With the Coronavirus pandemic affecting almost everything we do on a daily basis, hot tub owners and users might be asking themselves the question, “Can Coronavirus live in a hot tub?” In this article, we check with some of the more recent statements by scientists and health organizations about the relationship between hot tubs and the spread of Coronavirus.
Can Coronavirus Live in A Hot Tub?
According to the Center For Disease Control and Prevention (CDC) website, it “is not aware of any scientific reports of the virus that causes COVID-19 spreading to people through the water in pools, hot tubs, water playgrounds, or other treated aquatic venues.” This has been backed up by a recent study commissioned by Swim England. Researchers at Imperial College London (ICL) have found that “the virus does not survive in swimming pool water.” Similarly, the World Health Organization (WHO) states that a swimming pool or hot tub that is well maintained and is properly chlorinated is safe to bathe in.
The Importance of Water Chemistry Balance
Both the ICL and the WHO appear to agree that proper water chemistry balance in a hot tub or swimming pool is important in rendering the Coronavirus inert. More specifically, the ICL showed that the water’s pH level and chlorine concentrations were important factors in vastly reducing the infectious capabilities of the Coronavirus. The pH and chlorine levels that are considered ideal in a swimming pool or hot tub do not allow the virus to thrive. From this information, it can be concluded that maintaining properly balanced water chemistry virtually eliminates the possibility of Coronavirus transmission through the water.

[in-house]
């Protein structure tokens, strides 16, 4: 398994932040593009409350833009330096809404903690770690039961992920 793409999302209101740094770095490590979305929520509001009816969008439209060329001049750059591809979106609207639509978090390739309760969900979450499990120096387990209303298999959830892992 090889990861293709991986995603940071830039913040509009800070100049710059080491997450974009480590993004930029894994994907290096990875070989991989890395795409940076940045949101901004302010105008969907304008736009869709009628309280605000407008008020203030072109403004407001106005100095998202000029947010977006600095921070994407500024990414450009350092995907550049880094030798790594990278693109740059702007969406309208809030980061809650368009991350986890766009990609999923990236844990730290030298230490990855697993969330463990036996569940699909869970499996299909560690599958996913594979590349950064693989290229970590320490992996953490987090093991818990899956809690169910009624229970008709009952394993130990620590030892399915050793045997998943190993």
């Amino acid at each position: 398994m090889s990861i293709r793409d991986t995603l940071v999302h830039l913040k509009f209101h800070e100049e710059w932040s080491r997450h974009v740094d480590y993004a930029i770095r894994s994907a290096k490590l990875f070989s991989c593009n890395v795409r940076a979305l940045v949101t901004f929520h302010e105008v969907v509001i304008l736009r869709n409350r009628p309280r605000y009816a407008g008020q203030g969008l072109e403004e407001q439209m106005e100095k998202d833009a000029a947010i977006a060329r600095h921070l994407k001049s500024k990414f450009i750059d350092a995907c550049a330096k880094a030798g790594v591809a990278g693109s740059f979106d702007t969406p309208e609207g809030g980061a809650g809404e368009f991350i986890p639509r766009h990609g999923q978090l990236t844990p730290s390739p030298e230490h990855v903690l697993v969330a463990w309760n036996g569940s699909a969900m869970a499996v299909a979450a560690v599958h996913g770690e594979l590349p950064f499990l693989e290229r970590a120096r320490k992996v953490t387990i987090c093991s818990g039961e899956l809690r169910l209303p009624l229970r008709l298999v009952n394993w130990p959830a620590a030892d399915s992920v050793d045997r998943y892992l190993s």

Although the findings of these organizations show that it’s highly unlikely that properly maintained hot tub water could harbor viable Coronavirus, it’s important to remember that the primary method of transmission is through airborne respiratory droplets. This means that even though the hot tub water is likely very safe, if you’re sitting next to an infectious person, it’s still possible to be infected.
Outdoor hot tub enthusiasts shouldn’t have any problems when it comes to ventilation. At the same time, indoor hot tubs generally require additional ventilation to prevent structural damage to the surrounding building. However, if windows or doors can be opened while the hot tub is being used by people from different households, the chances of infection can be diminished. Ventilation should also be considered in other enclosed spaces used by multiple people such as changing rooms and bathrooms.
Disinfection of Common Surfaces
Although recent studies cited by the CDC have stated that the chances of being infected with Coronavirus from commonly touched surfaces are low, regular cleaning and disinfection of these areas is still advised. Common surfaces around the hot tub such as furniture, doorknobs, and faucets should be regularly cleaned and disinfected as a matter of good housekeeping.
Is A Hot Tub Safe from Coronavirus?
The recent studies cited have shown that hot tub water is a very unlikely source of viable Coronavirus and will, in fact, neutralize it. But that doesn’t mean that a hot tub is any safer than any other situation where several people congregate. For this reason, it’s important to follow guidelines and handwashing are important anywhere that people gather.
Now that you’ve learned that the Coronavirus is highly unlikely to remain viable in hot tub water, download a free buyer’s guide to learn more about the hot tubs themselves.